Lymphoma Meditation-1 ©2019 Michael Dickel

…the ailing body points to culture, pain points to philosophy, language points to consciousness, and all point to what is still to be learned about our fragility, our mortality, and how to live a meaningful life.” Ann Jurecic, Illness as Narrative (Composition, Literacy, and Culture), p. 131


Large B-cell lymphoma with T cell-rich…
Damn, how do I slip that mouthful in.
To my life. My thought. This poem?

The tumor breached my spine, pressed
its attack onto nerves. A tactic to cut
communication channels. Painful alarum.

Yet here we arrive. The first day of Spring—
Shushan Purim. We walk in Jerusalem’s
Botanical Garden. The first chemical attack

on the tumor, the lymphoma, my body—
this day—dispensation given to fight back
against this pogrom in my very bones.

The red anemones, pink cyclamen,
something purple I cannot name,
shine with indifference to the wars

within my body and surrounding us.

Here we met a friend, just declared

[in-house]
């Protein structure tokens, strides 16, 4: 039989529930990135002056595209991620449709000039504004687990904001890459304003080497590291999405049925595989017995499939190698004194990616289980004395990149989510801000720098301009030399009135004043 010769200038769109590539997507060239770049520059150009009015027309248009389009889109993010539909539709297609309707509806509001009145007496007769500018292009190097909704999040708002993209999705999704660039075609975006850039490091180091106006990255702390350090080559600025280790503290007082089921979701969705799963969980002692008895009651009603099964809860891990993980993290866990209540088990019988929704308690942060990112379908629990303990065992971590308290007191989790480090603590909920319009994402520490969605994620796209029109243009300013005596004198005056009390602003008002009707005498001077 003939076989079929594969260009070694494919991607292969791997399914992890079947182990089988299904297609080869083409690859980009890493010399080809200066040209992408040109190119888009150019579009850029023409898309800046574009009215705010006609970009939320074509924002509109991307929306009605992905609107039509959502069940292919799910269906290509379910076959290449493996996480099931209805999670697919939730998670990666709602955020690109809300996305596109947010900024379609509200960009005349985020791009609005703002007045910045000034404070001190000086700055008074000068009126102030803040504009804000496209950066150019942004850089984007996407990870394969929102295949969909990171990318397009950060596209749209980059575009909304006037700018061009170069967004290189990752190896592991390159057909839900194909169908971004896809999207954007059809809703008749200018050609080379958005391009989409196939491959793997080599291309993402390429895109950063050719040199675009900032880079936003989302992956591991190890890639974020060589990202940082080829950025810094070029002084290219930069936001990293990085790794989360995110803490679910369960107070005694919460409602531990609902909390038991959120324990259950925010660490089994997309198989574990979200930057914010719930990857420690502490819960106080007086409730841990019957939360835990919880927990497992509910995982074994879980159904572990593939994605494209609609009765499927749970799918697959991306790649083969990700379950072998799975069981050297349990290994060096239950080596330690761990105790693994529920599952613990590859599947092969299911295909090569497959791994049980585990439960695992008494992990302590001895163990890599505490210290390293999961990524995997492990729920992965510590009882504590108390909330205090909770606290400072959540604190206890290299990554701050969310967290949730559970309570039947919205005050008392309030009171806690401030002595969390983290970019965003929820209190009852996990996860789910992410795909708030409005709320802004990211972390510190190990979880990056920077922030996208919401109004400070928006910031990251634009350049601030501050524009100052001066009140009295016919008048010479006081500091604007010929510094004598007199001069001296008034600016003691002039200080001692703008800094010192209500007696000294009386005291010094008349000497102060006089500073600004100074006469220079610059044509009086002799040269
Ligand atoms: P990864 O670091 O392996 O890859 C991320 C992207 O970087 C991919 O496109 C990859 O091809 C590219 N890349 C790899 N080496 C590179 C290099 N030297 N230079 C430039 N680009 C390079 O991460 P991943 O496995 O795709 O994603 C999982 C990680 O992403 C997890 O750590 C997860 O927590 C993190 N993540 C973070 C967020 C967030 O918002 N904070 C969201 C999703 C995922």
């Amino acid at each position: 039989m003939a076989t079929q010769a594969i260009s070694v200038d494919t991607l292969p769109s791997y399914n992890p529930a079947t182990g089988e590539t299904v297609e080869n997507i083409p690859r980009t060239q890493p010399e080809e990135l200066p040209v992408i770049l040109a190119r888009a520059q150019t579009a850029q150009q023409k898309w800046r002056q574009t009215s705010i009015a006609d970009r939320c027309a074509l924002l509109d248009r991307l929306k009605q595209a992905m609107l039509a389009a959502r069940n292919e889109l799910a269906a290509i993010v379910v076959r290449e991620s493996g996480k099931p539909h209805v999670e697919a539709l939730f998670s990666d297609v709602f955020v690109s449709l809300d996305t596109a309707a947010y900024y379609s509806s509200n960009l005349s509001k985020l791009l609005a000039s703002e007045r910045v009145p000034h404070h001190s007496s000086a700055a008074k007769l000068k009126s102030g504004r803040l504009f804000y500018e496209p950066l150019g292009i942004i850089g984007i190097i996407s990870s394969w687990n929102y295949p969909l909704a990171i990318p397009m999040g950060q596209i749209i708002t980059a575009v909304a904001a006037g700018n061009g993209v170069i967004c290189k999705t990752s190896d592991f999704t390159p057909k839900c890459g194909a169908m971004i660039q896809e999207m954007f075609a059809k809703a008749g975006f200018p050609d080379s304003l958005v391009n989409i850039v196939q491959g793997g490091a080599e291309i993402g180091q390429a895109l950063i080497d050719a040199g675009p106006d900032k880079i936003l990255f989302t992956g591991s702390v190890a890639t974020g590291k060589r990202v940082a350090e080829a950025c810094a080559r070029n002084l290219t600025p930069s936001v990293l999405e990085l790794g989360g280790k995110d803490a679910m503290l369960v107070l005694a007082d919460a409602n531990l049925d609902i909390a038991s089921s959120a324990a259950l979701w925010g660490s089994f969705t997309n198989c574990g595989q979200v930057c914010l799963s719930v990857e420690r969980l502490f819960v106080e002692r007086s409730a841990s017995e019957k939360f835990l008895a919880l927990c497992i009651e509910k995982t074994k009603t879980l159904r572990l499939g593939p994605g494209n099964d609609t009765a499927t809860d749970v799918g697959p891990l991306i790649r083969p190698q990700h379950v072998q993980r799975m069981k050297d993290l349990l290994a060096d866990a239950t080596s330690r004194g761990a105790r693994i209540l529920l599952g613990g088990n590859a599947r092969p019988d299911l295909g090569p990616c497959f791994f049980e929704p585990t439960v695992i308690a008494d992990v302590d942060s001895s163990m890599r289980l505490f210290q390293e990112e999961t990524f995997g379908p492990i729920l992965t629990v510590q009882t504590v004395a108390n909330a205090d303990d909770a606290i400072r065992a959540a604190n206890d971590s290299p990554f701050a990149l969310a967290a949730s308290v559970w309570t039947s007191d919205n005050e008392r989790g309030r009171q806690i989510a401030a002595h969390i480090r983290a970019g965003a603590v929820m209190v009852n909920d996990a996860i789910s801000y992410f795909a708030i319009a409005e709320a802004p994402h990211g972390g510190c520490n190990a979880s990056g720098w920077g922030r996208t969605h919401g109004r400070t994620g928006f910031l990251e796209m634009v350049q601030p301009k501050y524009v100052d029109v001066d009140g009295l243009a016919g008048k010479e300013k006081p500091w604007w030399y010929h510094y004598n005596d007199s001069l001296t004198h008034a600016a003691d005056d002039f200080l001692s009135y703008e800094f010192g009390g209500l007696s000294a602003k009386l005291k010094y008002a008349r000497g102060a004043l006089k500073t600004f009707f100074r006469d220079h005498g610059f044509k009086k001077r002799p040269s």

cancer-free. Here we quietly held hands.

Here I felt something I cannot name.

—Michael Dickel

Winston Churchill in Uniform

“The boy, who as a man would later go on to lead the nation in WWII, was obviously affected by the pandemic known then as the Russian Flu in 1890.” B. H. Fraser, Poetry and the Flu, City Poems

COVID-19, the novel coronavirus (another mouthful) occupying our media and minds, spreads toward pandemic. Our responses, as societies and cultures across the globe, likely reveal much about us, as humans. If “the ailing body points to culture,” as Jurecic writes, what do thousands—or millions—of ailing bodies point toward?

Winston Churchill, as a teenager, wrote about the late 19th Century Russian Flu:

The Influenza, 1890

Oh how shall I its deeds recount
Or measure the untold amount
Of ills that it has done?
From China’s bright celestial land
E’en to Arabia’s thirsty sand